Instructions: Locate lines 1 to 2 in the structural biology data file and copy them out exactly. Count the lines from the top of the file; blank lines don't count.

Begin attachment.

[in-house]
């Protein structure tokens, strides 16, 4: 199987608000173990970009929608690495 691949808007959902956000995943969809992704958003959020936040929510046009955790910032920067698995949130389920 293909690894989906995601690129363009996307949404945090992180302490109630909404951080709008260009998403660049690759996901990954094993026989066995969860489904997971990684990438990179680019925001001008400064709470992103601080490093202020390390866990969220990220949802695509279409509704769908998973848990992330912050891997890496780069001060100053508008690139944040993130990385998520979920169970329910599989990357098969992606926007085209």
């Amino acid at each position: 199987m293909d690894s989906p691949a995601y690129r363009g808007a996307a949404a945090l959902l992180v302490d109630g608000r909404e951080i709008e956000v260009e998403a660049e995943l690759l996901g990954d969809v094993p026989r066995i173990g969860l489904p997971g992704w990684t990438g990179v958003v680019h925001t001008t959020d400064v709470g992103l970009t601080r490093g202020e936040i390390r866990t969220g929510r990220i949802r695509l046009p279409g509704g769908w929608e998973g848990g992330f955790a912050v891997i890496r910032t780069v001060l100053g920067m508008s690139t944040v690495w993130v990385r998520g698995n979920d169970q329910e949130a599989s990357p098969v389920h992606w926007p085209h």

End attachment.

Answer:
[in-house]
């Protein structure tokens, strides 16, 4: 199987608000173990970009929608690495 691949808007959902956000995943969809992704958003959020936040929510046009955790910032920067698995949130389920 293909690894989906995601690129363009996307949404945090992180302490109630909404951080709008260009998403660049690759996901990954094993026989066995969860489904997971990684990438990179680019925001001008400064709470992103601080490093202020390390866990969220990220949802695509279409509704769908998973848990992330912050891997890496780069001060100053508008690139944040993130990385998520979920169970329910599989990357098969992606926007085209």